The Renwick makes me feel like Kendrick

In the interest of fairness, I’ll explain how Kendrick makes me feel first. renwick

When I’m listening to Kendrick’s music, it calms me on a deeper level. The lyrics may not have that individual effect, nor the beat alone, but the finished product always relaxes me by making me deeply content. The Renwick has a confusingly similar effect. The art, while unconventional by my standards, does please me. But it’s not that I simply enjoy looking at the works. The atmosphere and ‘vibe’ which the art creates is equally rewarding. Those two effects combine to make me happy on a less superficial level, and with that underlying contentedness, I relax. Not the typical way, by temporarily forgetting or purposely distracting myself from tasks at hand and a seemingly-never-ending stream of problems, but the better, more real way of not thinking about them, to simply overwhelm it with happiness and be just too tranquil to be stressed. This is helped by the interactive nature of the Renwick- walking under, within, around and looking through the art is a more involved experience, which captivates the mind. In one of the pieces, it’s so immersive that you can’t avoid the smell, which I identified as rubber and leather – but which my friend and classmate identified as the smell of “Texas” (she was being serious).  My favorite has to be the tsunami exhibit, which I photographed. The idea of laying is immediately calming, and it’s so much better once you’re looking up at it from down there (barring the distracting people photographing you, the museum-goer) because it takes up essentially your entire field of view. The beauty is fascinating and keeps your attention because the palette of colors is ever-evolving, one area goes slowly from orange to purple- but just quickly enough to hold your attention. Because of this, and the mysterious special effect that the lighting had on the net which made up most of the work, I was concerned that my photo would not reflect the reality which I beheld before my person. My concerns were unwarranted, however, as the photo produced by my Nokia more than did the exhibit justice. In the photo, the exhibit resembles to a certain degree an aurora, with streaky bands of colored light diffusing in and out of each other. Let’s not forget that as a college student, the notion [insert Marco Rubio joke here] of being on the ground horizontally is appealing, even if I won’t be sleeping, because it does allow me to take in the art from a position which I undeniably enjoy (and allows strangers to compliment your choice of jacket, to mention the important stuff). However, to pose a differing opinion to my classmate who referred to herself as a “traditionalist” , I would like to say several things. Firstly, I like to photograph art in museums, so I can look at it again when I want to. Secondly, that however, I never feel the urge to do that at the Renwick. And thirdly, most importantly, that I do not believe any of this detracts from enjoying the art itself in my way. This is because although I like to quickly (but well) photograph the art, I do believe that the art is best enjoyed through my eyes (Beauty must be in the EYE of the beholder), I see nothing wrong with quickly documenting the art before spending a majority of the time enjoying its presence.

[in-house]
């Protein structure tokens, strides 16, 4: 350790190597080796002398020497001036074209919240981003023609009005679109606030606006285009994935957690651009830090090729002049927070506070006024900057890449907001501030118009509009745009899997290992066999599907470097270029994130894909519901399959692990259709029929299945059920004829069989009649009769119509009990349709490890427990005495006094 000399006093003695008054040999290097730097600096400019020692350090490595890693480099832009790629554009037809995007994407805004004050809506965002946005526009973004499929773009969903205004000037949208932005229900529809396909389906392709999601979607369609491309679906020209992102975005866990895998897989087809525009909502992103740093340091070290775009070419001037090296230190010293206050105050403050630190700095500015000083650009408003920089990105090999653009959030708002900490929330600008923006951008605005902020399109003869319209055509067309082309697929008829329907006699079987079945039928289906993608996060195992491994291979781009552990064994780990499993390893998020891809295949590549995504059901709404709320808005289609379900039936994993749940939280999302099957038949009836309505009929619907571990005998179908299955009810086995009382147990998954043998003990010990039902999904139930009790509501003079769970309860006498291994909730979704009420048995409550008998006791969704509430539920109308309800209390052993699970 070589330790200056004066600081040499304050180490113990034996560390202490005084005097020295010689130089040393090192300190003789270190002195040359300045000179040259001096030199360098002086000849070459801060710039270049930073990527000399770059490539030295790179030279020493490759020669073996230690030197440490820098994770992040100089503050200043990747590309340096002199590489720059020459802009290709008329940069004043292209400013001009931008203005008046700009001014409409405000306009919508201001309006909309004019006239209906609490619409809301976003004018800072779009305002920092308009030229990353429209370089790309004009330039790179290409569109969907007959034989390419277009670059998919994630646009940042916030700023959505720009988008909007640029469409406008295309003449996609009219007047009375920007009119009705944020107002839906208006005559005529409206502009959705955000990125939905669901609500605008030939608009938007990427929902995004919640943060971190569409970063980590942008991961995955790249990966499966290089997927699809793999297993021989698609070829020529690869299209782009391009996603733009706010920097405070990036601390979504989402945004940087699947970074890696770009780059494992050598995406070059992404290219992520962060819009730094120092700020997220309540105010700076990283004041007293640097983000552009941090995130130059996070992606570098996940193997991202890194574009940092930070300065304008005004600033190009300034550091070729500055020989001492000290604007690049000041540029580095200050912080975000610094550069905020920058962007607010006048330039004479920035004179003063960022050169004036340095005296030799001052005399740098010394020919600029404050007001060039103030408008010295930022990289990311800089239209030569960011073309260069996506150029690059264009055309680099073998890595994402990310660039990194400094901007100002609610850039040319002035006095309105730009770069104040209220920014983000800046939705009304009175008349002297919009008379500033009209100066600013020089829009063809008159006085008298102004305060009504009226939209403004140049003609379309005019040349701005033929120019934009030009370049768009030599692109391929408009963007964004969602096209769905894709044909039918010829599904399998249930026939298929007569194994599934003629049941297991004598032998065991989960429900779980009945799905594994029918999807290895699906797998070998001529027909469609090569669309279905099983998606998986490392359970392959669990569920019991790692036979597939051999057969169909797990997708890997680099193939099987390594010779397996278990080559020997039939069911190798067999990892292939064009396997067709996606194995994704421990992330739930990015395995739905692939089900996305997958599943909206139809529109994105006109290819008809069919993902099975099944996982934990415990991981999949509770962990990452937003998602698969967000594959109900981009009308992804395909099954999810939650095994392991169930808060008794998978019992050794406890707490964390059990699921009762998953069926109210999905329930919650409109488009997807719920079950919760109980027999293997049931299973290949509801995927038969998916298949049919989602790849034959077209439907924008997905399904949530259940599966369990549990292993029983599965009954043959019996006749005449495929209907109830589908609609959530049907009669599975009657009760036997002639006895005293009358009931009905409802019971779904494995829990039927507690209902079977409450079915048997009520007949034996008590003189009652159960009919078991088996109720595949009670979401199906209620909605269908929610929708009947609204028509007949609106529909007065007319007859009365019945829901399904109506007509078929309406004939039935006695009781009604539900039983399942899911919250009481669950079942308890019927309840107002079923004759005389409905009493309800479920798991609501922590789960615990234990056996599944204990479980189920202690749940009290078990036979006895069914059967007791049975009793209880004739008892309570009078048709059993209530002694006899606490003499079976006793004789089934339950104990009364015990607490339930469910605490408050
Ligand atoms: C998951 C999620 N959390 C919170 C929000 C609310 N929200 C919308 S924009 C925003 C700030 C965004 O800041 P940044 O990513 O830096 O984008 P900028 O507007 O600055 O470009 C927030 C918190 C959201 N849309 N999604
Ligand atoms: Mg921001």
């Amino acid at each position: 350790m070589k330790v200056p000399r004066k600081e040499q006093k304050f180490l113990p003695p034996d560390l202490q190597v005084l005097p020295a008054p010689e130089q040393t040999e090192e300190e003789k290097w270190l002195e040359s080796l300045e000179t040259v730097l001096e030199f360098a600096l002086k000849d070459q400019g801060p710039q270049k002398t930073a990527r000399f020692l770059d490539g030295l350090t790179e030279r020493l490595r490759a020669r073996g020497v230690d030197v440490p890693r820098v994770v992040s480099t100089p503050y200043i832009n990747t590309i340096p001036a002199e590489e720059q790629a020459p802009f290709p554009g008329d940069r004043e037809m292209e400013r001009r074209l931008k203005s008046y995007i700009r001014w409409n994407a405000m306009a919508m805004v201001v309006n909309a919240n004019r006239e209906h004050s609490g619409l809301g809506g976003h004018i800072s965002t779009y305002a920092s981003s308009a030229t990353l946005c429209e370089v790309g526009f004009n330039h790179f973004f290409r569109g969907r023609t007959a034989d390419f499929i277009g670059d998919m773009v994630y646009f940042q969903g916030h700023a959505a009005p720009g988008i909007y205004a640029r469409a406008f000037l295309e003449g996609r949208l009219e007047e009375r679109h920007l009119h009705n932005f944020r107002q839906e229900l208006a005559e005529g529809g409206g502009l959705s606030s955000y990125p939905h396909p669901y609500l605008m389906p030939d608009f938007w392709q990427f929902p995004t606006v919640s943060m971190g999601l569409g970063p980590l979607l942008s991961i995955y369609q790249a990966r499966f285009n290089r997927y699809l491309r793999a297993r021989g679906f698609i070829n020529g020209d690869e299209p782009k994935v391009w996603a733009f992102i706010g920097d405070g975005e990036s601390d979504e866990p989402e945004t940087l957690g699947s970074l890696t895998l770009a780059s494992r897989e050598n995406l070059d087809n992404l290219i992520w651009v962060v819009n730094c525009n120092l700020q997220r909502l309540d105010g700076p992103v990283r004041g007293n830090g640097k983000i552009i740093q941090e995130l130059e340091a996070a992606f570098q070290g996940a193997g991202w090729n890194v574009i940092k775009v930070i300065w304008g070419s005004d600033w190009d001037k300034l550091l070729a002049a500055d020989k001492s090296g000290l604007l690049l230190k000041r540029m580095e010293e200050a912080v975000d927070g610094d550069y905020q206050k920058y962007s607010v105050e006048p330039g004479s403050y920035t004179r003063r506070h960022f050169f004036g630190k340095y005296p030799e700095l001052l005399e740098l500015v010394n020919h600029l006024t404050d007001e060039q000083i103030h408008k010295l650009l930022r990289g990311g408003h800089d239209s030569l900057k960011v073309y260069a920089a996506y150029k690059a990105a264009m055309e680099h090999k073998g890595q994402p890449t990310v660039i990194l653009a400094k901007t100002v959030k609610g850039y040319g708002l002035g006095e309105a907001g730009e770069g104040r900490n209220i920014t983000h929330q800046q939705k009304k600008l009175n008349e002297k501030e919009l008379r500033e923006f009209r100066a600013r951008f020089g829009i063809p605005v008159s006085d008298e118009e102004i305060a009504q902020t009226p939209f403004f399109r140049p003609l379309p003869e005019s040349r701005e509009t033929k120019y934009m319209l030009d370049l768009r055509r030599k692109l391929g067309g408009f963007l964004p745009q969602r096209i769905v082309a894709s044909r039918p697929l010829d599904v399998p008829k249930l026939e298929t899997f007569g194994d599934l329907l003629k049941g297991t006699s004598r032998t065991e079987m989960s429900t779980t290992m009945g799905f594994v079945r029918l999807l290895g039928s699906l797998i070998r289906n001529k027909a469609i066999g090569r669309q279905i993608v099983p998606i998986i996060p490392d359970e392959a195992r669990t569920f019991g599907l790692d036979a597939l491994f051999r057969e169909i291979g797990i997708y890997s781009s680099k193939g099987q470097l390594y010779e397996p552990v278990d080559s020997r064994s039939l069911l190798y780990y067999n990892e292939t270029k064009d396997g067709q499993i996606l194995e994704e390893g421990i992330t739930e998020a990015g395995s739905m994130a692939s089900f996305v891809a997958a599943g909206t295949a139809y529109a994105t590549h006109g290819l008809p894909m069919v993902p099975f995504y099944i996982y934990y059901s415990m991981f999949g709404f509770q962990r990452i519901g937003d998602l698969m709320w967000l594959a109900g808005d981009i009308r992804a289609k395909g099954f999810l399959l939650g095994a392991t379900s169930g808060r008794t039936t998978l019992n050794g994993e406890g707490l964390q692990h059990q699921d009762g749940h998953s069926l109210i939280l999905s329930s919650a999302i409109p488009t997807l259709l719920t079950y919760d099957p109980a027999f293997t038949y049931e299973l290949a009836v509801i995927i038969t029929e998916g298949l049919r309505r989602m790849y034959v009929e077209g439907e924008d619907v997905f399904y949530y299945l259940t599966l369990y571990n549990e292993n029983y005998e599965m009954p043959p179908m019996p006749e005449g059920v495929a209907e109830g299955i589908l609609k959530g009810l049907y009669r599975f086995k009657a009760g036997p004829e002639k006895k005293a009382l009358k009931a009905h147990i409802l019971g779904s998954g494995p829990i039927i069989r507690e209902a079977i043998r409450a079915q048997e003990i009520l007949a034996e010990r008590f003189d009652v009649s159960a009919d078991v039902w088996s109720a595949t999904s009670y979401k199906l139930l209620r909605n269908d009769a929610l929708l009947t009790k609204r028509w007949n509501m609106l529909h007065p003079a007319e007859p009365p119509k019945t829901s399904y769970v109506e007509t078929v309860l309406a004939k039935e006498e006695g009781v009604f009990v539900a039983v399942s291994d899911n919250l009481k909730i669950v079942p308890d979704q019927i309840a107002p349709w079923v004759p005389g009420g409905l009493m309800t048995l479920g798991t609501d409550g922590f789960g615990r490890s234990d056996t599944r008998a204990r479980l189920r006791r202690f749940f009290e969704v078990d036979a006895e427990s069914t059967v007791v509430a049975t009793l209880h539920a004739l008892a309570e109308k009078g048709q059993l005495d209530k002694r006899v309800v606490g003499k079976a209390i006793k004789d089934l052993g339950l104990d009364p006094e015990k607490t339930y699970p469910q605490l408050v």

Thanks, Renwick- until the next weekly appointment (I’m joking).

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